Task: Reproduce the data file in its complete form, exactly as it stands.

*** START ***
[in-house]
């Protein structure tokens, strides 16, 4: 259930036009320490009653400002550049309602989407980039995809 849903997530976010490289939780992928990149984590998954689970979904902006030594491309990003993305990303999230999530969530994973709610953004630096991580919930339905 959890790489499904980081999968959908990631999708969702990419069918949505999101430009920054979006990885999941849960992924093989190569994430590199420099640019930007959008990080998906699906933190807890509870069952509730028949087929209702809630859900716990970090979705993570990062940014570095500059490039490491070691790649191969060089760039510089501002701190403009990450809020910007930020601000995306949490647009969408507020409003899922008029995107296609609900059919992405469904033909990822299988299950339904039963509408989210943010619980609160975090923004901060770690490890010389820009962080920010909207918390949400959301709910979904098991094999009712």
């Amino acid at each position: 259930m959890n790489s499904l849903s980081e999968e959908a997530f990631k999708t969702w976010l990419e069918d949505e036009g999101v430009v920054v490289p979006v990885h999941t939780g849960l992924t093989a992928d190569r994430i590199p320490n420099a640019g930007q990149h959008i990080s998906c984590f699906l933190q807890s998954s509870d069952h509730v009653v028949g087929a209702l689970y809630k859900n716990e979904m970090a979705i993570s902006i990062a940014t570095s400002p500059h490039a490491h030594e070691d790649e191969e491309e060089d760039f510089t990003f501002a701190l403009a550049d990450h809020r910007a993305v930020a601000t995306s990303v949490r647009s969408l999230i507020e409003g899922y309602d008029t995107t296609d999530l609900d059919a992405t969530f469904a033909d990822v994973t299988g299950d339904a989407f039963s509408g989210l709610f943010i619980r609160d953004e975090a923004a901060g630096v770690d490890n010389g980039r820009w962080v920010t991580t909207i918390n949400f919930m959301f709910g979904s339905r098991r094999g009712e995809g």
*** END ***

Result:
[in-house]
């Protein structure tokens, strides 16, 4: 259930036009320490009653400002550049309602989407980039995809 849903997530976010490289939780992928990149984590998954689970979904902006030594491309990003993305990303999230999530969530994973709610953004630096991580919930339905 959890790489499904980081999968959908990631999708969702990419069918949505999101430009920054979006990885999941849960992924093989190569994430590199420099640019930007959008990080998906699906933190807890509870069952509730028949087929209702809630859900716990970090979705993570990062940014570095500059490039490491070691790649191969060089760039510089501002701190403009990450809020910007930020601000995306949490647009969408507020409003899922008029995107296609609900059919992405469904033909990822299988299950339904039963509408989210943010619980609160975090923004901060770690490890010389820009962080920010909207918390949400959301709910979904098991094999009712």
């Amino acid at each position: 259930m959890n790489s499904l849903s980081e999968e959908a997530f990631k999708t969702w976010l990419e069918d949505e036009g999101v430009v920054v490289p979006v990885h999941t939780g849960l992924t093989a992928d190569r994430i590199p320490n420099a640019g930007q990149h959008i990080s998906c984590f699906l933190q807890s998954s509870d069952h509730v009653v028949g087929a209702l689970y809630k859900n716990e979904m970090a979705i993570s902006i990062a940014t570095s400002p500059h490039a490491h030594e070691d790649e191969e491309e060089d760039f510089t990003f501002a701190l403009a550049d990450h809020r910007a993305v930020a601000t995306s990303v949490r647009s969408l999230i507020e409003g899922y309602d008029t995107t296609d999530l609900d059919a992405t969530f469904a033909d990822v994973t299988g299950d339904a989407f039963s509408g989210l709610f943010i619980r609160d953004e975090a923004a901060g630096v770690d490890n010389g980039r820009w962080v920010t991580t909207i918390n949400f919930m959301f709910g979904s339905r098991r094999g009712e995809g």